Anemone coronaria is the original Anemone, also known to the ancients as Adonis, for the legend has it that these scarlet flowers are droplets of blood of dying Adonis.
Adonis, the beautiful and ever-young god of ephemeral spring vegetation, came into the Greek Pantheon from the Eastern Mediterranean. The venerated locations were in Syria, Phoenicia, and Cyprus. Irresistibly handsome, Adonis was famously seduced by Aphrodite before his untimely death, but he is reborn every spring, soon to die again. The cult of Adonis was a secret women's rite, and included planting of little rooftop flowerbeds of early spring plants. The plants soon withered and were lamented by the women, as if brought by the winds and snuffed out by the winds ... hence the other name of this red flower, the Anemone, i.e. wind-flower.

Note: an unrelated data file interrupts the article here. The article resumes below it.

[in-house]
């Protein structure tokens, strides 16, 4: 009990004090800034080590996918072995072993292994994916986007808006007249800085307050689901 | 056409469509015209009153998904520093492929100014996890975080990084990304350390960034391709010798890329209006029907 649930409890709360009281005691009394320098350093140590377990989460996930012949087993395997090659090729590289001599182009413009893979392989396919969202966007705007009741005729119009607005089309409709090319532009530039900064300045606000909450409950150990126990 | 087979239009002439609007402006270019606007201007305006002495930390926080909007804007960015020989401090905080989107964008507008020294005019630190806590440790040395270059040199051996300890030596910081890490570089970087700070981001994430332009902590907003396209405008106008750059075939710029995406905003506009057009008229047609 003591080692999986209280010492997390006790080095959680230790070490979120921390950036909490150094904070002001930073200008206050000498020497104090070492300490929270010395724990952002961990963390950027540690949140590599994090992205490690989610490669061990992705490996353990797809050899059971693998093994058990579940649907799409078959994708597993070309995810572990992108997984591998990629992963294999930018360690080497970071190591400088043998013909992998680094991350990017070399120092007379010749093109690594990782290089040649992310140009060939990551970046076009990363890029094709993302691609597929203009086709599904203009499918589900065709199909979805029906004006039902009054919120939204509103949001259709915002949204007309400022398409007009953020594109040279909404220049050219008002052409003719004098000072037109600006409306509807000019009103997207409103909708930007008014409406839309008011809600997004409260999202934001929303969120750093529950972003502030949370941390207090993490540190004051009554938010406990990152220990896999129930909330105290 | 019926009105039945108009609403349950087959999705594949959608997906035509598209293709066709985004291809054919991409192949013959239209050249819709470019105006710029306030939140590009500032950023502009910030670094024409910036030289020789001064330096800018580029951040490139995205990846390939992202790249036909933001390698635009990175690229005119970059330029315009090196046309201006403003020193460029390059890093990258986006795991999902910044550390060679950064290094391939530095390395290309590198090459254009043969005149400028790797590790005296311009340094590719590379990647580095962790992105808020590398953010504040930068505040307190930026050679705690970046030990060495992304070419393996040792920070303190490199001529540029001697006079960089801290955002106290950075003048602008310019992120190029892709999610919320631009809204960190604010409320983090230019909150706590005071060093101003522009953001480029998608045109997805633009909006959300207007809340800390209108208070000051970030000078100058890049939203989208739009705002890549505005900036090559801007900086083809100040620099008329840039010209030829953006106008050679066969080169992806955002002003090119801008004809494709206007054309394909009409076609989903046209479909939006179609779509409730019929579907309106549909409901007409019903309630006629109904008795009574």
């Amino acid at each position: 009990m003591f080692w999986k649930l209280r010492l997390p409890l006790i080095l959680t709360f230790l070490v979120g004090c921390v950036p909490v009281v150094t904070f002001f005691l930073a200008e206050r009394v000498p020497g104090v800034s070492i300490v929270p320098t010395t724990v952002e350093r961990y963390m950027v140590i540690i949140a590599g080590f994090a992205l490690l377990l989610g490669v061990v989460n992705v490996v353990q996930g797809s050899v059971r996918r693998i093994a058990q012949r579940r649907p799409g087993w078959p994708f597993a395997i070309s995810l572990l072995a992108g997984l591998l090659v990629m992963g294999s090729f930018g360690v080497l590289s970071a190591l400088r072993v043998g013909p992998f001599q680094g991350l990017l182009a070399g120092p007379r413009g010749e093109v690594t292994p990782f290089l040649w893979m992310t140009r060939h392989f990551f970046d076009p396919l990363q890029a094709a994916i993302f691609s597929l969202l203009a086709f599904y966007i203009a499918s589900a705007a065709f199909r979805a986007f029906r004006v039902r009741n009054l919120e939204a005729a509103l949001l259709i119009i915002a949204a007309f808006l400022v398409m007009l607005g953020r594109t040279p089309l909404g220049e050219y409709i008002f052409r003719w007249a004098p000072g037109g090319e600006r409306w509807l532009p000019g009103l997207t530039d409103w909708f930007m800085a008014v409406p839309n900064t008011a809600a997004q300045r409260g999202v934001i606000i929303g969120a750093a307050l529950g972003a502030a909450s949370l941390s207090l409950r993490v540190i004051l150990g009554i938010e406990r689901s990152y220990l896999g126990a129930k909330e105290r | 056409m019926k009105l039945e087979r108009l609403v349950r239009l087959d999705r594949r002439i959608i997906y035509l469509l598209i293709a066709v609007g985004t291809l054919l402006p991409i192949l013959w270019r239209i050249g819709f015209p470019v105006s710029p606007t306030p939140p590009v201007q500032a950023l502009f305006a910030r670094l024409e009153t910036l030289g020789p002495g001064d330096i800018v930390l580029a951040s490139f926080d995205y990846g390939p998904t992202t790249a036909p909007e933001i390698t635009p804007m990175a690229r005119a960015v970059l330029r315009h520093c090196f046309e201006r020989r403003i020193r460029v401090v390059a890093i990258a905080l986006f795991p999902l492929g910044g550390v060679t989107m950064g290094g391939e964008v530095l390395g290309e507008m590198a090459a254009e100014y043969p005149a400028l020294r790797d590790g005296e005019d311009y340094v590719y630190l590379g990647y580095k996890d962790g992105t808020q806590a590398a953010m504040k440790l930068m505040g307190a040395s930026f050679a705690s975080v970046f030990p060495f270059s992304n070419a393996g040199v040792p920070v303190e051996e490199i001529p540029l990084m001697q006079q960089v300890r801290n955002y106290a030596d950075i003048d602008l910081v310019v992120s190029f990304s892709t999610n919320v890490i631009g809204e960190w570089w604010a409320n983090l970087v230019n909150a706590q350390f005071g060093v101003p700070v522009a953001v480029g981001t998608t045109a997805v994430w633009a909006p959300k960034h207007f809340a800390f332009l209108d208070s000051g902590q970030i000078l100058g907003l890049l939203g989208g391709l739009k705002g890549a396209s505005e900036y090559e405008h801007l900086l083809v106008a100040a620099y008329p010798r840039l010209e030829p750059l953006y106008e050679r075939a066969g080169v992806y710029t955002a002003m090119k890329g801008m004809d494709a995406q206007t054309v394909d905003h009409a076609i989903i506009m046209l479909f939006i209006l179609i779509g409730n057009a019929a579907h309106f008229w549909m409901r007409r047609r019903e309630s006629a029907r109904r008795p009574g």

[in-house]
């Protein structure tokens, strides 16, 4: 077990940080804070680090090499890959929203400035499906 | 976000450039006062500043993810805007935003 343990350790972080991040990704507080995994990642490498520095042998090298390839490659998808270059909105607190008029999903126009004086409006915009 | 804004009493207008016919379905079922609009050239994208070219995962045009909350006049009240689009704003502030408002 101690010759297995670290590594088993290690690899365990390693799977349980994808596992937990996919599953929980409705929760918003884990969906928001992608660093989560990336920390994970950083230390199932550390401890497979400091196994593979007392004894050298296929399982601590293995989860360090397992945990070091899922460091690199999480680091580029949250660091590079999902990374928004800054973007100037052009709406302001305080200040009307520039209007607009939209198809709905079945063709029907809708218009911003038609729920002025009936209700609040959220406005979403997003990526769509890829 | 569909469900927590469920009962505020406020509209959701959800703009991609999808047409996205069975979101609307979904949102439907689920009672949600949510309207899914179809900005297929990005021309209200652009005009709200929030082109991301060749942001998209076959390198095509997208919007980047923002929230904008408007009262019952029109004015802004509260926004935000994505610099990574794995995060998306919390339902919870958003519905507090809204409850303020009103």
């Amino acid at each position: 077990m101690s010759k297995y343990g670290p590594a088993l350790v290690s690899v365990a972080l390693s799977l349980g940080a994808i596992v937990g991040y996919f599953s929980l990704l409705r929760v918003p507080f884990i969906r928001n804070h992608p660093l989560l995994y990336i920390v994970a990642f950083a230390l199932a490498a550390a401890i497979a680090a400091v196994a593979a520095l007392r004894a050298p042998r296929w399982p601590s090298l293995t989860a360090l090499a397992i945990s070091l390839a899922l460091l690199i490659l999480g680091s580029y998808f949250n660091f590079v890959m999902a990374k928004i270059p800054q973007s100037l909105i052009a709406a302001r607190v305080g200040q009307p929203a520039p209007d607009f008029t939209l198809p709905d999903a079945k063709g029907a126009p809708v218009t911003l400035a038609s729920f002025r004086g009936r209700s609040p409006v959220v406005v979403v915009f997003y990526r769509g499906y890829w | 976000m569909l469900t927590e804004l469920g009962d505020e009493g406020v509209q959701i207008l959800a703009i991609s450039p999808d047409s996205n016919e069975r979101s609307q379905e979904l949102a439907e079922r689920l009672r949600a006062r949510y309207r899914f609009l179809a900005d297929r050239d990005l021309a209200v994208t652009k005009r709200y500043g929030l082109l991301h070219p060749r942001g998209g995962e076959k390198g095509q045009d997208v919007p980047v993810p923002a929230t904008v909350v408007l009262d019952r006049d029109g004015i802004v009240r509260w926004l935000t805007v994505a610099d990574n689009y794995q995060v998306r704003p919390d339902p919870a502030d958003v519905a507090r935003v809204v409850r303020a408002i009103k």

In Israel, the poppy anemone, called kalaniyot, is easily the most beloved wildflower. In the years of British Mandate over Palestine, the British imperial troopers were also dubbed Kalaniyots for their red berets. So to warn the independence fighters that the British are close, someone would just whistle a bar of a popular children's song about this anemone.
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